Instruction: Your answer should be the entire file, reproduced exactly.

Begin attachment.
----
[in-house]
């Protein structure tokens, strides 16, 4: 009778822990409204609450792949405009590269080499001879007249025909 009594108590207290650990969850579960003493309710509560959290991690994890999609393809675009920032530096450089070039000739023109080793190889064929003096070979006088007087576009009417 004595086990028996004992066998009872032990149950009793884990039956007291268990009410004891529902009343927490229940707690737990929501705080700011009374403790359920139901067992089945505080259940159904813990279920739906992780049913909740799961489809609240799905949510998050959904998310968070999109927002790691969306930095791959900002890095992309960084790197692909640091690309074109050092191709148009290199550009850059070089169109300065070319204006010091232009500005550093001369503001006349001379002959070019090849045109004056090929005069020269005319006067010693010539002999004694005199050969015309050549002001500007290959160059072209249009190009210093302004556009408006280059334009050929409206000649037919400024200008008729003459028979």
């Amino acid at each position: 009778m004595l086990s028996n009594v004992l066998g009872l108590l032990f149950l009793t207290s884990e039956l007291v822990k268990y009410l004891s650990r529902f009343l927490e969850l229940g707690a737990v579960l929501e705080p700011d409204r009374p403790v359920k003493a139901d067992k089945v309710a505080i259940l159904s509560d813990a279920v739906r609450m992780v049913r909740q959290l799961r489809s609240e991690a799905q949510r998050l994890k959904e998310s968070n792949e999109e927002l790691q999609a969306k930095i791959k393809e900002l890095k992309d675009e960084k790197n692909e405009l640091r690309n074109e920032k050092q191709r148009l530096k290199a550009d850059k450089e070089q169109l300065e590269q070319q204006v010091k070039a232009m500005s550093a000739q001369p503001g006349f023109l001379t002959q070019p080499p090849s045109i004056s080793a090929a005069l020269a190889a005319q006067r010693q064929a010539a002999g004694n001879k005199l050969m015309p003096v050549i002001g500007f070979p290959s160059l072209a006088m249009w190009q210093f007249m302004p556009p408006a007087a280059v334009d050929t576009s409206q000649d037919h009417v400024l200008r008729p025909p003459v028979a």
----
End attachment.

[in-house]
């Protein structure tokens, strides 16, 4: 009778822990409204609450792949405009590269080499001879007249025909 009594108590207290650990969850579960003493309710509560959290991690994890999609393809675009920032530096450089070039000739023109080793190889064929003096070979006088007087576009009417 004595086990028996004992066998009872032990149950009793884990039956007291268990009410004891529902009343927490229940707690737990929501705080700011009374403790359920139901067992089945505080259940159904813990279920739906992780049913909740799961489809609240799905949510998050959904998310968070999109927002790691969306930095791959900002890095992309960084790197692909640091690309074109050092191709148009290199550009850059070089169109300065070319204006010091232009500005550093001369503001006349001379002959070019090849045109004056090929005069020269005319006067010693010539002999004694005199050969015309050549002001500007290959160059072209249009190009210093302004556009408006280059334009050929409206000649037919400024200008008729003459028979």
């Amino acid at each position: 009778m004595l086990s028996n009594v004992l066998g009872l108590l032990f149950l009793t207290s884990e039956l007291v822990k268990y009410l004891s650990r529902f009343l927490e969850l229940g707690a737990v579960l929501e705080p700011d409204r009374p403790v359920k003493a139901d067992k089945v309710a505080i259940l159904s509560d813990a279920v739906r609450m992780v049913r909740q959290l799961r489809s609240e991690a799905q949510r998050l994890k959904e998310s968070n792949e999109e927002l790691q999609a969306k930095i791959k393809e900002l890095k992309d675009e960084k790197n692909e405009l640091r690309n074109e920032k050092q191709r148009l530096k290199a550009d850059k450089e070089q169109l300065e590269q070319q204006v010091k070039a232009m500005s550093a000739q001369p503001g006349f023109l001379t002959q070019p080499p090849s045109i004056s080793a090929a005069l020269a190889a005319q006067r010693q064929a010539a002999g004694n001879k005199l050969m015309p003096v050549i002001g500007f070979p290959s160059l072209a006088m249009w190009q210093f007249m302004p556009p408006a007087a280059v334009d050929t576009s409206q000649d037919h009417v400024l200008r008729p025909p003459v028979a």